Speaking of which, I’ve put about 137 hours into that version at this point, so I was quite surprised to have ended up actually enjoying replaying the game on Switch. The main reason I say that is because the PC version of Farming Simulator 17 has full mod support, and I’ve outfitted the game with quite a few of them. Some of them add new features and improve some of the shortcomings that are found in the ‘vanilla’ (unmodded) version of the game such as the floaty physics system and twitchy driving mechanics. The PS4 and Xbox One versions also support mods, albeit a lesser amount than what’s on PC. The Switch version lacks mod support entirely, which is kind of a letdown. Multiplayer is also missing for some reason. What’s really the biggest omission is the lack of DLC. Coming out a year after the other versions, I would have expected GIANTS to have been kind enough to include at least some of the DLC that’s been released. Not even the Platinum Expansion, which launched just a few days after the Switch Edition, has been brought over. Even so, the Switch version still has the unique ability to be taken any-and-everywhere, which clearly adds to the experience.
The Switch Edition holds up rather well visually compared to the other versions of the game. Unlike the 3DS which got a simplified version, this is the true Farming Simulator experience on-the-go.
Minus the aforementioned bit of missing content, Farming Simulator on Switch is still basically the same as it is on the other platforms. This doesn’t just apply to the gameplay, but also the presentation. Farming Simulator has never been a graphical stunner, but it looks decent enough. With that said, the visuals here on Switch are very comparable to the other consoles and PC the version. I’ve been playing the PC version at high settings all this time and have noticed very little difference with the Switch Edition, only minor stuff like lower shadow quality and no mirror reflections. What’s probably the biggest change I’ve found is the framerate is locked to 30FPS rather than 60. There are some occasional drops, but they only happen every now-and-again. The high-quality machinery models have been preserved on Switch and the level of detail appears to be the same across both docked and handheld mode, although anti-aliasing seems to be disabled when playing portably.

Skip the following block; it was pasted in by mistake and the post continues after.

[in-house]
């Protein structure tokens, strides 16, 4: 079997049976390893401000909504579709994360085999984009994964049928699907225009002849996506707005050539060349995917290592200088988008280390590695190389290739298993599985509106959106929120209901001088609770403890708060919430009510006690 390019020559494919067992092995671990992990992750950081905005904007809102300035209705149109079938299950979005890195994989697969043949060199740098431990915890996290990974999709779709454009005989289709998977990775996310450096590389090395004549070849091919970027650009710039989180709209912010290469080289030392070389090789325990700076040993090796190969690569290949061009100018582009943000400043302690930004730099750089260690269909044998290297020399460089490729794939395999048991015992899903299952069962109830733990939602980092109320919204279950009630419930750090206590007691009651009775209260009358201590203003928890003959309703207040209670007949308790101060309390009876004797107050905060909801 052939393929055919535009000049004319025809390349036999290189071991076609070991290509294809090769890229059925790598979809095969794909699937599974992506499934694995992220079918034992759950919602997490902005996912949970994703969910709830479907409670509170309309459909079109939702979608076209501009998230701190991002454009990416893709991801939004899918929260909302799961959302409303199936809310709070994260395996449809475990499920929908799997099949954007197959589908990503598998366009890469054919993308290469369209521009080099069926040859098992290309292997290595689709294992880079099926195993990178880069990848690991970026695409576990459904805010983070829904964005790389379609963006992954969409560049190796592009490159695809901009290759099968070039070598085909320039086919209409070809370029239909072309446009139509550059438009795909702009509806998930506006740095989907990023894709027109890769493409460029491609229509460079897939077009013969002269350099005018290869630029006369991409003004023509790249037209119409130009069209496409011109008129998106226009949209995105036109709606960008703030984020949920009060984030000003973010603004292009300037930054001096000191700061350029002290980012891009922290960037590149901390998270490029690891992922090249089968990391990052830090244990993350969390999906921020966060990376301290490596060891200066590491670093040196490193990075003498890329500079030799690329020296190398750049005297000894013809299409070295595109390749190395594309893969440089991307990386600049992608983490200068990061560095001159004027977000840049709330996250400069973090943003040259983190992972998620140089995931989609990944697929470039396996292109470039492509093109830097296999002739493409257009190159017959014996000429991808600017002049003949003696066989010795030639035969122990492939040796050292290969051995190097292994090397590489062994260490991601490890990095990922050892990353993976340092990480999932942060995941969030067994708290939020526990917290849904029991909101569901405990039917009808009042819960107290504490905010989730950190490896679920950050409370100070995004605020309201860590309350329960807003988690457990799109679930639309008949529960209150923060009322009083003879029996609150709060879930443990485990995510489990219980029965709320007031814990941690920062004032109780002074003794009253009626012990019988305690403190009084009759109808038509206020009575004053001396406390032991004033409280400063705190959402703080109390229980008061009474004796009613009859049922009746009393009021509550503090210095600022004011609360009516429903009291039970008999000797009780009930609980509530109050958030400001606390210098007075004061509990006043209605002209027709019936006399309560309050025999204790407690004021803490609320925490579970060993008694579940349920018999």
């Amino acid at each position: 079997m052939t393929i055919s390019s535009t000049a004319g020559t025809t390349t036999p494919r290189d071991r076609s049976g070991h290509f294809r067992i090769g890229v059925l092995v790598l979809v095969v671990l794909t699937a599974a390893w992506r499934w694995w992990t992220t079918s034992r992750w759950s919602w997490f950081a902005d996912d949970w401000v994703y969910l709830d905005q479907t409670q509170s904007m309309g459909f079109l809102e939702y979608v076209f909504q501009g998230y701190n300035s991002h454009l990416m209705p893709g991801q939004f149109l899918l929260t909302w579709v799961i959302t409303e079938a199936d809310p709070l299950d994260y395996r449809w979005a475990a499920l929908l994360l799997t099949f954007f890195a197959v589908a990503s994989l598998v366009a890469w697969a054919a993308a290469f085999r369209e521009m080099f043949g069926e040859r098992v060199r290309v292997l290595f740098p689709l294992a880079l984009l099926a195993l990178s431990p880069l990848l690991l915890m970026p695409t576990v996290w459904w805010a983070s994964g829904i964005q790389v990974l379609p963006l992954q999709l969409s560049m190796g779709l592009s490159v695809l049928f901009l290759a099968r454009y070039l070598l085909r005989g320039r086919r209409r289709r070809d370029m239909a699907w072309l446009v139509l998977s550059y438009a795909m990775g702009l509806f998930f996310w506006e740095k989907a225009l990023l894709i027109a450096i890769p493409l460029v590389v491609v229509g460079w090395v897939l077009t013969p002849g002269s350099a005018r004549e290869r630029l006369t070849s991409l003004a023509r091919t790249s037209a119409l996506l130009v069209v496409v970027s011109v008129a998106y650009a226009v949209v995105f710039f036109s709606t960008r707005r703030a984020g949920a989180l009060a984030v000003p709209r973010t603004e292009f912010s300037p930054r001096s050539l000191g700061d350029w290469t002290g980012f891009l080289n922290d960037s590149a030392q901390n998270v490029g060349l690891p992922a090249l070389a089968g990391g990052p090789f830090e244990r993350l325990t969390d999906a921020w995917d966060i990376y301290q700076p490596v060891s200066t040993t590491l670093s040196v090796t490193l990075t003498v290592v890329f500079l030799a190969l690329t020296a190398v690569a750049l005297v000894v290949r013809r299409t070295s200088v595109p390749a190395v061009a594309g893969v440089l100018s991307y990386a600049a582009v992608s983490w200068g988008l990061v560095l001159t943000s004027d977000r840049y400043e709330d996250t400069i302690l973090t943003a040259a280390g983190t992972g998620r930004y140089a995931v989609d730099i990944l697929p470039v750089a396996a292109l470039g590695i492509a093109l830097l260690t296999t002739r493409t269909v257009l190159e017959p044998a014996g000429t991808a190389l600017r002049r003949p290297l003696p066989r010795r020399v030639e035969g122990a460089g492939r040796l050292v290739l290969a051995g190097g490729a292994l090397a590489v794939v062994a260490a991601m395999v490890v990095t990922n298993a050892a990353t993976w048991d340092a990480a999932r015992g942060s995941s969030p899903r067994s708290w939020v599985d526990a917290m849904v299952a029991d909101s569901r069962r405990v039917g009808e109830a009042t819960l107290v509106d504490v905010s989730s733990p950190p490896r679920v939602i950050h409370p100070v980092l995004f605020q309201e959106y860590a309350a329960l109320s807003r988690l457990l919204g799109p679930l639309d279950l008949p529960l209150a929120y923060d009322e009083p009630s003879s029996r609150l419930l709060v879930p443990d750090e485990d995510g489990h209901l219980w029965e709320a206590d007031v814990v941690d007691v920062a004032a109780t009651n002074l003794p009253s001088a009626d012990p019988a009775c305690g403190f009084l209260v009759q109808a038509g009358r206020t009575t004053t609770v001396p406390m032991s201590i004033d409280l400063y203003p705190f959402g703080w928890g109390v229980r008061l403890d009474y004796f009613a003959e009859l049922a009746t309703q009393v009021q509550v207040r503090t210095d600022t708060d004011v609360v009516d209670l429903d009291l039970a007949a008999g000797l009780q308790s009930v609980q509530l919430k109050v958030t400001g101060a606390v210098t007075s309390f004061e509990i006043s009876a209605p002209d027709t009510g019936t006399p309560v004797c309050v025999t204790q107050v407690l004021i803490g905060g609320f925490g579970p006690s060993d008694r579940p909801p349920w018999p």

The engine sounds of all the different vehicles are still very pleasing to listen to. The simplistic ‘atmospheric’ sound of the surrounding environment has also been preserved. My only issue with the game’s sound is the lack of the Internet radio that’s in the PC version. I’m honestly not surprised it’s not in this version (I believe it’s a PC-only feature), but that means you’re stuck with the original songs of the in-game radio. They’re not too bad, but I liked the variety offered by the Internet stations.
— THE BOTTOM LINE —
Farming Simulator is arguably better on Switch thanks to the portable functionality, but it’s held-back due to missing DLC content, multiplayer, and mod support.
So, here’s the big question: is Farming Simulator worth your time? If you have no interest in farming-sims unless they play like Stardew Valley, then no, this game isn’t for you. Farming Simulator and Stardew Valley are technically in the same genre, they offer two very different experiences. Again, this simulator is pretty much all about driving machinery and completing monotonous tasks. I’ve always been into vehicle simulators like this, so I find the experience to be relaxing. Even so, I do know how boring it can seem to those who don’t have a taste for this type of game. As a result, only jump in if you’re a driving simulator fan.
But, if you do happen to be a driving simulator fan and already played this on another platform, then the question is—is it worth it to double-dip for the Switch version? GIANTS Software has done a great job at preserving the core Farming Simulator experience here on Switch, so you’ll certainly feel right at home. If you’re willing to give up mods, multiplayer and DLC in exchange for portability, then I’d say the Switch Edition does deserve a look. But, I have to note that it is a letdown that the Switch Edition is currently going for $50. That is rather high considering the missing content and year-later release.